Rebecca Romijn-Stamos as Mystique in X-Men. Meanwhile, it is feared gene technology may be misused in a future Olympics.

London - The London Olympics may turn out to be one of the cleanest in history in terms of banned substances, but behind the scenes, scientists fear the next big challenge to fair play in sport – gene doping.

Over the past decade, scientific advances in the understanding of how genes control muscle activity have alarmed experts within the World Anti-Doping Agency (Wada). They believe using genes, rather than drugs, will be the next way to illicitly boost athletic performance without fear of detection.

Although scientists are unanimous in believing genetically enhanced athletes did not participate in London 2012, they are almost equally unanimous in saying there will be an attempt to misuse the technology in a future Olympics.

“We don’t have any evidence [of current gene doping],” says Professor Steve Harridge, an expert on muscle physiology at King’s College London.

“But in the future, as gene-therapy techniques become more refined, it becomes more likely, although I think we are many years away from that.

“The attraction of gene doping is that it is much harder to detect. But there are dangers because you don’t know what it is going to keep on doing. The overall control of muscles can be brutally changed by the sudden introduction of a gene.”

Other experts believe gene doping will not be so easily dismissed as too difficult or risky by those who are prepared to go to physical and ethical extremes to win medals.

“We don’t know that gene doping would work, but it’s technically feasible,” says sports ethicist Professor Andy Miah, the director of the Creative Futures Research Centre at the University of the West of Scotland. “If you look at the investment of Wada over the past 10 years, this is their key issue. It’s hard to argue with the view that is real in a lot of sports.”

Wada defines gene doping as the non-therapeutic use of genes to enhance athletic performance. The Montreal-based agency, set up in 1999, has spearheaded a campaign to develop scientific methods of detecting its illicit use in sport.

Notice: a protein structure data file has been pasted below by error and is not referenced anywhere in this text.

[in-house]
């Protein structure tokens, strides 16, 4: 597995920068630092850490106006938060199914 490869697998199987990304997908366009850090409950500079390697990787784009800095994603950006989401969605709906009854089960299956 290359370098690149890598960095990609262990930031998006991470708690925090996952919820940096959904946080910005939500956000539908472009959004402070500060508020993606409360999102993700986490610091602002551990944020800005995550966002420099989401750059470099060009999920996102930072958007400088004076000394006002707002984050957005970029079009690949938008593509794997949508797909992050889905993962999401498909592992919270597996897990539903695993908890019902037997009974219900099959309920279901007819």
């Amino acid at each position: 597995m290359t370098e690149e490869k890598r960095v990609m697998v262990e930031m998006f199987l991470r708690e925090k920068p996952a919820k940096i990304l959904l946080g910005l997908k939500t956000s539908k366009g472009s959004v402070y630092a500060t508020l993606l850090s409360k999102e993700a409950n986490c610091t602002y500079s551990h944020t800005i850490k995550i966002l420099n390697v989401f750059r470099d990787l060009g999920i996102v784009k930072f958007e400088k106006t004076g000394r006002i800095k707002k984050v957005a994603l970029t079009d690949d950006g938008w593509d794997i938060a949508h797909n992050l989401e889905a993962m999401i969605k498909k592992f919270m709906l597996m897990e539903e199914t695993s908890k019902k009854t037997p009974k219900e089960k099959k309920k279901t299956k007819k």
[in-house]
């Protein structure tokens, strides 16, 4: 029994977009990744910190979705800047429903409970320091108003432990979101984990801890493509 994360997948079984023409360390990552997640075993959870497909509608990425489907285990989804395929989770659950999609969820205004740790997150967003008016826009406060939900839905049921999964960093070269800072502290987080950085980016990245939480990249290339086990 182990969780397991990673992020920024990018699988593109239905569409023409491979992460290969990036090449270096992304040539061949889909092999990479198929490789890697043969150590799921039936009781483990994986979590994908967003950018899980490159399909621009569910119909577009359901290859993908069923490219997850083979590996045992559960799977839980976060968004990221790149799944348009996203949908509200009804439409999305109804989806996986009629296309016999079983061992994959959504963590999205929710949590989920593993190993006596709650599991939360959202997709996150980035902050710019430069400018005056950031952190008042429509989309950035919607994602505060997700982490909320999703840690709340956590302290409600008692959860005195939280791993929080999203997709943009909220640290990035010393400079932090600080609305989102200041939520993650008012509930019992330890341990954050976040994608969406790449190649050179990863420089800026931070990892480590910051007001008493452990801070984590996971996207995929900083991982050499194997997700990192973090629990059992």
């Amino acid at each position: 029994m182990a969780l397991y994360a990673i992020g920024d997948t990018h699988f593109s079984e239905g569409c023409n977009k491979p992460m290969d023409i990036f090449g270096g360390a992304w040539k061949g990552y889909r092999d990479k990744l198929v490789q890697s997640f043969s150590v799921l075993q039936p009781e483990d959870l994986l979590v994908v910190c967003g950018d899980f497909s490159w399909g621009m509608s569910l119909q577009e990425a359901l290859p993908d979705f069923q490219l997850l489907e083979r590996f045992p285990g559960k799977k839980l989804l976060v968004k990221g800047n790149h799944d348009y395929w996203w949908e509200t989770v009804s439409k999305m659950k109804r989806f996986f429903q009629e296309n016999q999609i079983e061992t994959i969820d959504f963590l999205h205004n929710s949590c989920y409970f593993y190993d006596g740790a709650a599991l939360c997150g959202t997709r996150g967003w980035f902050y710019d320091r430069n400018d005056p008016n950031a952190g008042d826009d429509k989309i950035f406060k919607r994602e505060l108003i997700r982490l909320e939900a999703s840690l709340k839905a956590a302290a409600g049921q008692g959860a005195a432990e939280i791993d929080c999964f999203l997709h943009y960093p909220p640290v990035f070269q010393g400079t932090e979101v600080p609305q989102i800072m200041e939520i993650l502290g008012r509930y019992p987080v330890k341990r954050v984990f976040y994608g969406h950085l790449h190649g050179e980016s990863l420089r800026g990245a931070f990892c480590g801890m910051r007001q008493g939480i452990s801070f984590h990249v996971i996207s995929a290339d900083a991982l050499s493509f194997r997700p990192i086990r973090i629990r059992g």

The issue took off in 2004 after the publication of studies by Dr Lee Sweeney of the University of Pennsylvania, showing it was possible to create genetically modified (GM) mice with enhanced genes for producing a natural stimulant called insulin-like growth factor (IGF-1) in their muscles.

The enhanced genes increased the mice’s muscle strength by 30 percent or more, enabling them to run faster and longer on treadmills compared with ordinary mice.

Sweeney was almost immediately swamped by enquiries from athletes who wanted to get their hands on the technology. It was evident this type of research was seen as the next possible stage in the continual evolution of sport doping.

At the time, Sweeney said the availability of this technology for human use was not going to be anytime soon, but the temptation for organisations in some countries with the resources and know-how might be too great to resist.

“One can imagine with enough money you could put together a programme to genetically engineer your athletes in such a way it would be undetectable unless you were to remove tissue from that athlete.” There would be no signature in the blood or runing to indicate genetic manipulation.“

The GM mice in Sweeney’s experiment were modified as embryos. Such “germ-line” gene therapy, where genes in every cell of the body are altered, is banned in Britain and many other countries.

But Wada is concerned about the possibility of adapting gene-therapy technology used in legitimate medicine to modify specific tissues of athletes, such as leg muscles, even though clinical trials on patients have proved largely ineffective and even dangerous.

In 2005, Wada held an international gene doping symposium in Stockholm, where it became clear this was the key new area of interest.

“Gene doping will in all likelihood soon be with us, and I would not be surprised if the first tentative steps had already been taken,” said Professor Theodore Friedmann of the University of California, San Diego.

“The genes are available and you make them. All it takes is three or four well-trained post-docs [post-doctoral students] and a million or two dollars,” says Friedmann, the chairman of Wada’s gene-doping panel and a world authority on genetic engineering.

Since Sweeney’s pioneering work of 2004, several further studies have shown it is possible to tweak other genes involved in the metabolic pathways affecting muscle performance.

In 2006, US scientists at Dartmouth College in New Hampshire showed it was possible to produce GM mice with a liver gene in their muscles for a substance called AMPK, which boosts concentrations of glycogen, a natural store of chemical energy.

These GM mice ran three times as long as ordinary mice without suffering exhaustion.

And in 2008, scientists at the University of Pennsylvania created GM mice that could run six times further, simply by altering a gene called interleukin-15R alpha, which shifts how energy is used in “fast-twitch” muscle fibres.

In the same year, the Salk Institute in California demonstrated how genes and environment could interact in unexpected ways to enhance athletic performance by taking drugs that “turbocharged” specific performance-enhancing genes. – The Independent